Hollywood/West Coast editor of "COOL" & "HEP KATS" magazines. A highlight
too, was getting the movie contract with AMERICAN INTERNATIONAL FILMS (after
they saw me in Rock Baby, Rock It") and going to Hollywood at the tender age
of 17. Soon after I arrived in Hollywood in 1957, I made "HOT ROD GANG" with
Gene Vincent. After being with Elvis at the premiere of "JAILHOUSE ROCK" in
Hollywood at that same time, I could not believe how lost and empty he looked.
I think that is when I unconsciously made the decision that I was going to cut
the career short. Maybe this was not what I wanted to do after all. It was a
turning point for me.
RONNY: In addition to Carroll, Vincent, Presley please tell us a bit about
some of the other Rhythm & Blues, Country & Western and Rockabilly artists
with whom you worked?
I knew Presley and Vincent at very close range and Johnny Carroll
professionally. I met Ricky Nelson and Eddie Cochran when I was in Hollywood
in 57-58. I went to high school with Trini Lopez. I sang with his band at
RONNY: How did the Elvis Fan Club come about?
The first time I heard Elvis sing was a live radio broadcast from the
"Big D Jamboree" in Dallas. He was singing "Mystery Train" and it was like an
atomic bomb was dropped on me and my life would never be the same! That night
I caught a ride on the rockabilly Mystery Train and I have managed to stay on
it all these years! It so happened that I had a connection with Radio Station
KLIF in Dallas (the founder of "Top 40 Radio). My aunt worked there; and one
Saturday I went in to work with her. A Disc Jockey stopped by and said, "Hey,
you won't believe this crazy record I just got by some corny name like Elvis
Presley". I spoke up - "What do you mean by that - all the girls are just crazy
about him...why I've even thought about having a fan club for him! Later, the
DJ played the Elvis record as a joke on his Saturday night show - he announced
my name and address as the Elvis Presley Fan club president. On the following
Monday morning there were 3 large boxes of mail on my front porch - all girls
wanting to join the club! I wrote Bob Neal, Elvis' manager at the time, and my
letter was forwarded to Colonel Parker's office who had just taken over
management of Elvis.
My letter was answered by Colonel Parker's assistant, Carolyn Asmus (to her
everlasting credit)! She wrote me back saying," Colonel Parker has instructed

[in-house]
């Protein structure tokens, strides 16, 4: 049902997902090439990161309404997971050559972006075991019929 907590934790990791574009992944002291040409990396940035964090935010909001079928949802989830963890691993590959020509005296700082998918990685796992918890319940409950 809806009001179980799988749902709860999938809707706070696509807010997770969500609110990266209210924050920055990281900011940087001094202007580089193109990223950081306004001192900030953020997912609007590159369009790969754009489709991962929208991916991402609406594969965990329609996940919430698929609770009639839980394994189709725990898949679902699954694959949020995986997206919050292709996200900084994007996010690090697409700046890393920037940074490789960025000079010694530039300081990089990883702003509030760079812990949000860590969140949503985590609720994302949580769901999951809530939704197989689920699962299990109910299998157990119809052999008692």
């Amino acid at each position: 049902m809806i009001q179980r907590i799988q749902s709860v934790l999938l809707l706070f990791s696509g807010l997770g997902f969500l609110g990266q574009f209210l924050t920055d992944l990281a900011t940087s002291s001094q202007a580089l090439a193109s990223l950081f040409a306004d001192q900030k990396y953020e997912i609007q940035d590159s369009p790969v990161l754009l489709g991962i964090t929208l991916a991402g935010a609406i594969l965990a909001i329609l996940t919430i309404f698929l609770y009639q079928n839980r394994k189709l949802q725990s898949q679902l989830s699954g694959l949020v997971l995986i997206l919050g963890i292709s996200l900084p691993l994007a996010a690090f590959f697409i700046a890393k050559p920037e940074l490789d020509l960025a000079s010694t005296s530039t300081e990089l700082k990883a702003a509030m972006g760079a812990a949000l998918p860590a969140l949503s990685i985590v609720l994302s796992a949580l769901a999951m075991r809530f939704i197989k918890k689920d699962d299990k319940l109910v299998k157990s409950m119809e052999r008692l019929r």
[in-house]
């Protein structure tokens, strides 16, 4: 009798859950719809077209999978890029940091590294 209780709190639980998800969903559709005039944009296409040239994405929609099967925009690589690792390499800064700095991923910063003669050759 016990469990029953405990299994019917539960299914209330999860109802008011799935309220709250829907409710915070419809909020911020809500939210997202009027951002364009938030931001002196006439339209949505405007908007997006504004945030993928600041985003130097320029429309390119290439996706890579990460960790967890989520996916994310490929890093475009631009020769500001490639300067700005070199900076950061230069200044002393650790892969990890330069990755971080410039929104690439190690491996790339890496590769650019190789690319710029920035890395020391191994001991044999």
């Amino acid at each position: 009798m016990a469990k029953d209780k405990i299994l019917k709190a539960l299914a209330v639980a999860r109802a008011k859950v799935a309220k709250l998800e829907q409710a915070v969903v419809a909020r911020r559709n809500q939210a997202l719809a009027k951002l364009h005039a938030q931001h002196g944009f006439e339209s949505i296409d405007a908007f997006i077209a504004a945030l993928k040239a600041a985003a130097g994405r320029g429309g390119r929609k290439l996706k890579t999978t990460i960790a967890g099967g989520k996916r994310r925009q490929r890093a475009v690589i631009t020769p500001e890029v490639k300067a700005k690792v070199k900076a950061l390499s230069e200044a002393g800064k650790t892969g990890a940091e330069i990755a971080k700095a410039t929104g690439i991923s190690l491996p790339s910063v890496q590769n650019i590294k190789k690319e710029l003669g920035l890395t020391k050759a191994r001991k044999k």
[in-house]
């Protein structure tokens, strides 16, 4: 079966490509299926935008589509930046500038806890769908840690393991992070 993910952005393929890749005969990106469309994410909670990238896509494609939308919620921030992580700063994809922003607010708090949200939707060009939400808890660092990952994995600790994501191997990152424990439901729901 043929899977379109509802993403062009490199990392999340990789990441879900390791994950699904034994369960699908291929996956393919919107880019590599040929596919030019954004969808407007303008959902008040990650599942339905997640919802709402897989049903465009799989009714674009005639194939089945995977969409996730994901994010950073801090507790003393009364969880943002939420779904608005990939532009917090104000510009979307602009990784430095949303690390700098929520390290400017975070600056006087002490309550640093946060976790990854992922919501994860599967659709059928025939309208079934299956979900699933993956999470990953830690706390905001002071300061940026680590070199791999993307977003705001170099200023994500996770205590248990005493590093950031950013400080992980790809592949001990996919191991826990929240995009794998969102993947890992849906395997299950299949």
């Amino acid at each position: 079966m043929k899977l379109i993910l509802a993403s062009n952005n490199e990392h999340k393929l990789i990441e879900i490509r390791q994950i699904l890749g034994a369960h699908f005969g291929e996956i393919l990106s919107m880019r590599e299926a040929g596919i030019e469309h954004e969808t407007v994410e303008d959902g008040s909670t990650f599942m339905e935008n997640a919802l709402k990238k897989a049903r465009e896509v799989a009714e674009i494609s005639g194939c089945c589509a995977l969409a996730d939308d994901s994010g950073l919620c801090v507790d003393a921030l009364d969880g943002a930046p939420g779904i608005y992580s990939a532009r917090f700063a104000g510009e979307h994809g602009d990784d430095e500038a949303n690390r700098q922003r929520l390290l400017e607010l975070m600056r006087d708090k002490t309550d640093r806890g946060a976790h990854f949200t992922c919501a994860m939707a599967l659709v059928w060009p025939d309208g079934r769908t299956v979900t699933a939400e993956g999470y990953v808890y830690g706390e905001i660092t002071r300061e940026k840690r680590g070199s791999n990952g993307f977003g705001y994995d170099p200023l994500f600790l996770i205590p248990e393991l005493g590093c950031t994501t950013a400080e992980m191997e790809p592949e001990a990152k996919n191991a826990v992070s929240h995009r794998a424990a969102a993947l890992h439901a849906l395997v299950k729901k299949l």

me to let you know that we have absolutely no fan club facilities set up for
Elvis Presley, who is only one of our minor acts. Col. Parker's main
attractions are Hank Snow, June Carter, etc... . The Colonel told you to just
go ahead and do whatever you want to do for an Elvis Presley Fan Club." Well,
friends, I took the ball and ran with it as the first officially organized
E.P. fan club in the world! There were to be major problems down the road as
the club grew into the tens of thousands and Parker wanted control - but that
whole wild story as well as my life story is in my book titled, "Growing Up
With The Memphis Flash", which I wrote and was published in Europe. Her letter
to me also mentioned that Elvis Presley was doing a show in San Antonio,
Texas; and if I wanted to go, I could meet Elvis there! Wow!
RONNY: What did you think of Elvis, his music, his character, his
When I walked into Elvis' backstage dressing room in San Antonio - he
was a rockabilly rebel! He had on a blue satin shirt, a gaudy EP diamond
ring - hair in a cool ducktail with sideburns. He was plumb dangerous! He
turned to me and said in a strong, sensual voice with a heavy lidded grin on
his face, "So you're my fan club president. Honey, what do you want me to do?"
He walked up to me - slid his hands down my sides and said, "Is all this really
you, Baby?" At that point, he started to kiss me. I flipped! Later, during
his show, I was dancing in the wings on the stage. After it was over, Elvis
made me show him my special "rock & bop" bop steps that I did during his
show. The early Elvis at that time was all you could imagine a rebel to be - he
said anything he wanted to shock the news reporters. I was with Elvis on the
rest of the Texas tour and on many occasions during the next 2 years. Elvis
was wild and free in the beginning. I loved him for it and was really
disappointed when the influence of Col. Parker caused Elvis to nearly abandon
his rockabilly roots to be a main stream crooner and a movie actor. But
friends, that's not the Elvis I knew in 1956! Elvis was a wild one - like his
music! He was in deed and in truth - "The Memphis Flash!"
RONNY: Rockabilly went thru some hard times during the '60s, '70s and '80s,
but now, while we are approaching the year 2000, Rockabilly has come back
with a vengeance, almost half a century after its debut, how does this make
Isn't this exciting that all over the world the Hep Cats and Rockabilly Rebels
are spreading like wildfire?
It is difficult for me to grasp that so much time has passed since the
fabulous 50's - and, thank God, the music has survived the decades as they
rolled by. Yes, it was a shocker for me to know also that somehow the movie
"Rock Baby, Rock It" survived the time warp and is alive and well and
available at Rhino Video! I'm glad that the movie poster was hanging on your
wall, Rocking Ronny!
RONNY: Well, I have been seeing you a dozen times every day over the last 20
years, your pic, that is, on the "Rock Baby, Rock It" poster hangin' on my
wall, and it's been such a great excitement to finally get to know you in real
Thank you for this coolest interview!
Any last words for all your fans, Kay?
My humble advice is this: - Stay with the music. Stay away from chemical
crutches - which robbed us of some of our greatest stars. Play it cool - Have
you heard the news - there's good rocking tonight...STILL!
Love ya all,
E-mail Kay ROCKNBOP2@AOL.COM
Always Rollin' The Rock,
Rockin' Ronny Weiser,
The Rockabilly Rebel Westerner from Las Vegas, Nevada,
The Wild Wild West
E-Mail Ronny at Rollin' Rock
ROCKIN' RONNY WEISER -